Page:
The issue of abortion is widely explored with a myriad of literature available for reference and analysis. This question refers to an area chiefly examined by Jane English; that is the ‘self defence’ aspect of abortion. To satisfy the title-question I must first overcome the main problem with abortion and the area which most philosophers/thinkers/campaigners address, which is the personhood of the foetus.
Following this, using English’s paper as a foundation it will be possible to explain, firstly, what is meant by ‘self defence’ and how it can be applied to abortion; and, secondly, that abortion can be justified under specific interpretations of the meaning of ‘self defence’. Jane English successfully elucidates the lack of importance of personhood of the foetus in justifying or deploring abortion. She explains that no definition or ‘person’, however elaborate, readily satisfies what we think of as a person. And that the question of abortion, for both pro and anti-abortionists, centres around what one calls a ‘person’.
English calls ‘person’ a cluster concept; in that one can give a description which is more or less typical of a person. It is this lack of a sharp definition for personhood that renders any argument, pro or anti-abortion, that relies on such a definition dubious. 1 The first, and most basic, form of self defence is where one’s life is in jeopardy, and the preservation of one’s life requires aborting the baby. This we shall call ‘basic’ self defence. So, if giving birth to the foetus will mean a mother will certainly die, then most reasoned people would call this morally and practically acceptable.
Using an example of this in practise helps highlights the obvious acceptance of abortion as self defence in this case. If a policeman has a gun and is stood behind a suicide bomber about to murder an innocent civilian; no-one would question the policeman’s morality in shooting the bomber. If we take the policeman to be the Doctor aborting the child, the baby to be the terrorist, and the mother the innocent civilian we can see that abortion is acceptable. However, there is a stark difference between a foetus that has simply grown and threatens his mother’s life, and a terrorist who is actively seeking to murder a civilian.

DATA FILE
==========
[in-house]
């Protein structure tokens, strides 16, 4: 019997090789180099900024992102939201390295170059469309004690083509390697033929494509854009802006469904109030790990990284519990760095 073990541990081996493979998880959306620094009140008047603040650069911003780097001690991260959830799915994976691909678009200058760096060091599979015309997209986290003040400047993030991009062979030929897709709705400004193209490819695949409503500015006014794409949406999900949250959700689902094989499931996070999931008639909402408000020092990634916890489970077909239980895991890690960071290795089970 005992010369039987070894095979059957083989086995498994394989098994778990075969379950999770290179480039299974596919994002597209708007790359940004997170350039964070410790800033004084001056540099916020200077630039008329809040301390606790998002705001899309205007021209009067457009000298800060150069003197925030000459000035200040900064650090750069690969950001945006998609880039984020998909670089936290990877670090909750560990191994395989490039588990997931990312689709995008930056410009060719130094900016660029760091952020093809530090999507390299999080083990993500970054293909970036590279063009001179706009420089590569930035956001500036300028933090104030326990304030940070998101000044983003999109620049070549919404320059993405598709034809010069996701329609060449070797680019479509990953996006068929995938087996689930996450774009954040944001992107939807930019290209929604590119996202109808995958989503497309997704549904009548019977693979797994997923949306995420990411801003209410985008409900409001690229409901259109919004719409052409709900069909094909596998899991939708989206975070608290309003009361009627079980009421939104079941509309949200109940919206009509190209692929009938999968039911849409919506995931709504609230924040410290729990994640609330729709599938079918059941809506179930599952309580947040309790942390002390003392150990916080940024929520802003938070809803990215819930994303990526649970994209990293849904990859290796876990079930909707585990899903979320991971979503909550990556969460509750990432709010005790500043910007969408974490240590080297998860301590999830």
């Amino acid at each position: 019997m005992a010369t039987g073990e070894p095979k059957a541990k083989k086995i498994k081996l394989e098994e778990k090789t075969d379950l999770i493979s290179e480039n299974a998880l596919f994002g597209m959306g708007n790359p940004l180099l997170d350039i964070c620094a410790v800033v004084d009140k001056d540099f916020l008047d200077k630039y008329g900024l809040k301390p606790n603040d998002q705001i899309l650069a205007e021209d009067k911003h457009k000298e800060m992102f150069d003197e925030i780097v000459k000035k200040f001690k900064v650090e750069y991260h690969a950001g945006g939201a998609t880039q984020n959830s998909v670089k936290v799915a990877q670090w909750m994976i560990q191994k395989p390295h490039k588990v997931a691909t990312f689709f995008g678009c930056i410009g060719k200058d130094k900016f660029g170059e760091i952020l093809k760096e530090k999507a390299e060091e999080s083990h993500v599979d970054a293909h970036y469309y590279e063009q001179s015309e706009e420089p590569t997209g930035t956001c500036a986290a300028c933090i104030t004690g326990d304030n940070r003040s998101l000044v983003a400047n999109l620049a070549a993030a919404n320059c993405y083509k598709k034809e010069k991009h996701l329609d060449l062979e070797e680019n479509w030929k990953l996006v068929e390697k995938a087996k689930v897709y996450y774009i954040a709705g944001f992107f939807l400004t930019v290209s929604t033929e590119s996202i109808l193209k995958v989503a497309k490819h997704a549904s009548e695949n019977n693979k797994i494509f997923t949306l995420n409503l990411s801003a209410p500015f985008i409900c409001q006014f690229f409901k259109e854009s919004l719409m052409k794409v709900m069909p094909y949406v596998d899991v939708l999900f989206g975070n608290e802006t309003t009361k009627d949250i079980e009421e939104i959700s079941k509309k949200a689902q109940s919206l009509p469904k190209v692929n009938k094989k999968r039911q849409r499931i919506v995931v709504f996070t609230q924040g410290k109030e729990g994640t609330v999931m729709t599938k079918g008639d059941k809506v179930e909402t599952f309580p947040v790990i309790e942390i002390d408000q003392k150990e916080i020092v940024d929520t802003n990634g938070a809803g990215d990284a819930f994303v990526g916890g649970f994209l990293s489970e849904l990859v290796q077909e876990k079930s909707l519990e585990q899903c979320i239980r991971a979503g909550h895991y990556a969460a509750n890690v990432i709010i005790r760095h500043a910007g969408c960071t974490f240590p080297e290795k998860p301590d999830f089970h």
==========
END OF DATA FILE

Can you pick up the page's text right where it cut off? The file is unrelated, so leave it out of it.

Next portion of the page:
This distinction is an important one, and it will be addressed in necessary detail later. The second form of self defence that requires analysis is again covered by Jane English; and is closely related to ‘basic’ self defence in that it addresses any disproportional actions when defending oneself. English best describes it as inflicting ‘somewhat but not enormously greater’2 harm on your attacker than he/she would if his/her attack was successful. This type of self defence will be known as ‘proportionate’ self defence; and it is with this that the waters of ‘right’ and ‘wrong’ regarding abortion become murky.
The law states that so long as an action in self defence is proportionate to the one that would have been inflicted it is lawful. English seems to take this point and run (too far) with it. Using law and subjective individual case decisions as support for the proportionate self defence claim for abortion lacks thorough thought. For an action of self defence to be deemed proportionate one must be taken through the courts, and then acquitted of whatever potential crime their self defence warranted.